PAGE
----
Iran’s Supreme Leader Admits Trump’s Sanctions Are Working

January 9, 2019 Updated: January 9, 2019

The ruler of Iran’s Islamic regime admitted in a speech on Jan. 9 that sanctions reimposed by the administration of President Donald Trump are putting unprecedented pressure on the nation.

Last year, Trump quit the Iran nuclear deal and reimposed sanctions in order to diminish Tehran’s oil exports, curb its missile program, and clip its regional influence.

“The sanctions do put pressure on the country and the people,” Supreme Leader Ayatollah Ali Khamenei said, according to a transcript on his website of one of his speeches in Tehran.

“The Americans happily say that these sanctions are unprecedented in history. Yes, they’re unprecedented,” Khamenei said, before launching into an attack on U.S. officials and declaring that the “defeat that the Americans will face will be unprecedented.”

Iran’s economy has faced instability in recent months with the rial fluctuating in value, making it difficult for ordinary people to make ends meet.

Sporadic protests linked to the tough economic situation have been led by truck drivers, farmers, workers, merchants, and teachers, occasionally resulting in violent confrontations with security forces.

On the same day that Khamenei delivered his speech, Secretary of State Mike Pompeo said in Jordan that the United States is “redoubling not only our diplomatic but our commercial efforts to put real pressure on Iran.”

“There is enormous agreement on the risk that Iran poses to Jordan and other countries in the region,” Pompeo added.

He also noted that the U.S. military withdrawal from Syria won’t jeopardize Washington’s campaign to counter Iran’s malign activity in the region.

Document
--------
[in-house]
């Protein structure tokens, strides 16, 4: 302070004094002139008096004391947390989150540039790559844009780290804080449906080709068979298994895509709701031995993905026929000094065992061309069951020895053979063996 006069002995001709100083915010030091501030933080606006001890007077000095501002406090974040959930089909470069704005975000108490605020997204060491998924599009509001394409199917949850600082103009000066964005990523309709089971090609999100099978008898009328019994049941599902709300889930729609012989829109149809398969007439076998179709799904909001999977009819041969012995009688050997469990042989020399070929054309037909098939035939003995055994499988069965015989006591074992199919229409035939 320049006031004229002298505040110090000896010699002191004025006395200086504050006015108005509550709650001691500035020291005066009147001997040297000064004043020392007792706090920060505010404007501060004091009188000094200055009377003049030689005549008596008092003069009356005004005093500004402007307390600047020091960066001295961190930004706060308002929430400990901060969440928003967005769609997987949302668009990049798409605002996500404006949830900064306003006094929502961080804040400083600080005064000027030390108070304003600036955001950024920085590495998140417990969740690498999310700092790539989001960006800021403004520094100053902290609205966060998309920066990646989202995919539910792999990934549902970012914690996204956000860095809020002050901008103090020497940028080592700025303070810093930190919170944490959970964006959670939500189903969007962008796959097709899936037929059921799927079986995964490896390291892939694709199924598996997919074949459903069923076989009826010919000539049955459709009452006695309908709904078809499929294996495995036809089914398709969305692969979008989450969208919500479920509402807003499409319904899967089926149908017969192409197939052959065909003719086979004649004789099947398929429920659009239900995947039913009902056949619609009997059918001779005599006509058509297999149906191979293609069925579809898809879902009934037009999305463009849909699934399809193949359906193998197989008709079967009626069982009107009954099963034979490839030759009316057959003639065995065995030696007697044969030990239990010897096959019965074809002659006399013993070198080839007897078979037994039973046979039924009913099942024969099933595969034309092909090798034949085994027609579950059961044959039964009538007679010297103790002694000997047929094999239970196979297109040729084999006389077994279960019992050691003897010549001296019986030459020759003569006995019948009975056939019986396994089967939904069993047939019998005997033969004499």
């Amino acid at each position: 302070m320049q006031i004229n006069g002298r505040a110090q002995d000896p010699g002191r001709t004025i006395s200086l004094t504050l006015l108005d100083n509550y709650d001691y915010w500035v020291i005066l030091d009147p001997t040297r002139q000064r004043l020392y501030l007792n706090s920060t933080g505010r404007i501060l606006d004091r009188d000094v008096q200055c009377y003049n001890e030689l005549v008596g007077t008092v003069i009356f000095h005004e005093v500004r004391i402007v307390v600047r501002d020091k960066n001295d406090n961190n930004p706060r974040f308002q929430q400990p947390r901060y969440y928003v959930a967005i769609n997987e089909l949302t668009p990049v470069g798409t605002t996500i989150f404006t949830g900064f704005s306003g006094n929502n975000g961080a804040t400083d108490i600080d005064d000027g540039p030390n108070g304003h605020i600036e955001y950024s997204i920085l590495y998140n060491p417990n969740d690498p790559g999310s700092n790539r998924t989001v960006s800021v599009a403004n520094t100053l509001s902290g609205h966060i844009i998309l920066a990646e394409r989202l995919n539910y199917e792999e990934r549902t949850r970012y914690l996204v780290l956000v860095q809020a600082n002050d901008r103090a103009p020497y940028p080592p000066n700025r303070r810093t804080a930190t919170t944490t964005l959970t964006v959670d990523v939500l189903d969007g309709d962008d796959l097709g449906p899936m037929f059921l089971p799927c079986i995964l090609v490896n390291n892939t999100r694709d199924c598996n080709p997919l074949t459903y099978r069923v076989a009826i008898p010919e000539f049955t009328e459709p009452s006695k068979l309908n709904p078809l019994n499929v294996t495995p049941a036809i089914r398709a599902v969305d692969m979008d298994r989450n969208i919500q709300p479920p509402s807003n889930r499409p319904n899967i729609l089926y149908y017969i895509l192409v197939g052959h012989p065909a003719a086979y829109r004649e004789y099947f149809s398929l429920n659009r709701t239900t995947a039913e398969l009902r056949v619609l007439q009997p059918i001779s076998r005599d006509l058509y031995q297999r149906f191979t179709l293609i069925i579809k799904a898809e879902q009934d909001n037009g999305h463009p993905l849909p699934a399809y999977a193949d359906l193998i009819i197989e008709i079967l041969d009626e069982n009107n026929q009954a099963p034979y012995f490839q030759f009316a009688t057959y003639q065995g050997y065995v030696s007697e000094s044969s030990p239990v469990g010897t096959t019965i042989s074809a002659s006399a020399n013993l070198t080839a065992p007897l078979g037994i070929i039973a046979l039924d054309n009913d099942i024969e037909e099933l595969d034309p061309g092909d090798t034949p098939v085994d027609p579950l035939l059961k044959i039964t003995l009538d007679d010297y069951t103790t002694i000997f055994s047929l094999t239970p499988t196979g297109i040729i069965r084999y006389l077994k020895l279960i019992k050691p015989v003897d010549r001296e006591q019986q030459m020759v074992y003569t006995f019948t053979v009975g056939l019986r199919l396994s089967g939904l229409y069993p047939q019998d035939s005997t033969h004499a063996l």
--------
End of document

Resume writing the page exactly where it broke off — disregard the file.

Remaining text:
The day before Khamenei’s remarks, the European Union imposed its first round of sanctions on Iran since the signing of the Iran nuclear deal. The Netherlands said there was a strong indication that Iran was responsible for the assassinations of two Dutch nationals in 2015 and 2017. Denmark and France foiled two Iranian terrorist attacks last year.

“The EU and the Netherlands take strong action against Iranian unlawful interference in Europe. Targeted sanctions and a clear message underline that this behavior is unacceptable and needs to stop immediately,” Dutch Foreign Minister Stef Blok wrote on Twitter.

The European Union is one of the signatories to the Iran nuclear deal, officially titled the Joint Comprehensive Plan of Action. The other remaining participants are China, France, Germany, Iran, Russia, and the United Kingdom.

Pompeo lauded the European Union for imposing the sanctions, as the United States considers Iran an outlaw regime. The State Department accuses its rulers of being the world’s largest sponsors of terrorism, facilitating illegal financial activities, threatening maritime security, committing cybercrime, abusing human rights, and exploiting the environment.

“Iran and Hizballah have terrorized Europe since 1979. By taking action today, European nations sent Iran a clear message that terrorism will not be tolerated,” Pompeo wrote on Twitter on Jan.8. “The U.S. strongly supports the new sanctions and stands with our European allies as we counter this common threat.”

On Jan. 3, Pompeo warned Iran about its plans to launch three space vehicles, which feature technology that’s nearly identical to intercontinental ballistic missiles.

Reuters contributed to this report.

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